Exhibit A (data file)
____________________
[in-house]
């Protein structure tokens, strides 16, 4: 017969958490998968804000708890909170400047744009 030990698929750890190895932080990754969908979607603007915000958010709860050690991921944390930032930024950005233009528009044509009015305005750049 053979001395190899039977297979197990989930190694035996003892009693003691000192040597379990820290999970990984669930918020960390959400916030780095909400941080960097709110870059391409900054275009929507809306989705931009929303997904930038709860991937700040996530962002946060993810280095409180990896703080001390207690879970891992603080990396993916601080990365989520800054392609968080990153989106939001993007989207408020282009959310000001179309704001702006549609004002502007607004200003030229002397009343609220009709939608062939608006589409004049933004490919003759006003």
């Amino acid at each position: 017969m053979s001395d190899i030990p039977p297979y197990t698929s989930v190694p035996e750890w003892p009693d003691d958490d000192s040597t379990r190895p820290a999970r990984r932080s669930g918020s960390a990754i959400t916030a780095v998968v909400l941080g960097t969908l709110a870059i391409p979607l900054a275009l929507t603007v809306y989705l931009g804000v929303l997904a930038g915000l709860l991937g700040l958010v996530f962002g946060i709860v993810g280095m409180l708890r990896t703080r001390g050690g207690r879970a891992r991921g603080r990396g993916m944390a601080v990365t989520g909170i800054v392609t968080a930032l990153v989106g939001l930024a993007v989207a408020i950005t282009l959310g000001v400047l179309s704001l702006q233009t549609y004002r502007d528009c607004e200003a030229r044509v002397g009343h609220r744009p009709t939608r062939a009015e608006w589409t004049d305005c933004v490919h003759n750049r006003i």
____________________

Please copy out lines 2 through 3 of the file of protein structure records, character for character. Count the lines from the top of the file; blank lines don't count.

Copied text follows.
């Protein structure tokens, strides 16, 4: 017969958490998968804000708890909170400047744009 030990698929750890190895932080990754969908979607603007915000958010709860050690991921944390930032930024950005233009528009044509009015305005750049 053979001395190899039977297979197990989930190694035996003892009693003691000192040597379990820290999970990984669930918020960390959400916030780095909400941080960097709110870059391409900054275009929507809306989705931009929303997904930038709860991937700040996530962002946060993810280095409180990896703080001390207690879970891992603080990396993916601080990365989520800054392609968080990153989106939001993007989207408020282009959310000001179309704001702006549609004002502007607004200003030229002397009343609220009709939608062939608006589409004049933004490919003759006003």
């Amino acid at each position: 017969m053979s001395d190899i030990p039977p297979y197990t698929s989930v190694p035996e750890w003892p009693d003691d958490d000192s040597t379990r190895p820290a999970r990984r932080s669930g918020s960390a990754i959400t916030a780095v998968v909400l941080g960097t969908l709110a870059i391409p979607l900054a275009l929507t603007v809306y989705l931009g804000v929303l997904a930038g915000l709860l991937g700040l958010v996530f962002g946060i709860v993810g280095m409180l708890r990896t703080r001390g050690g207690r879970a891992r991921g603080r990396g993916m944390a601080v990365t989520g909170i800054v392609t968080a930032l990153v989106g939001l930024a993007v989207a408020i950005t282009l959310g000001v400047l179309s704001l702006q233009t549609y004002r502007d528009c607004e200003a030229r044509v002397g009343h609220r744009p009709t939608r062939a009015e608006w589409t004049d305005c933004v490919h003759n750049r006003i």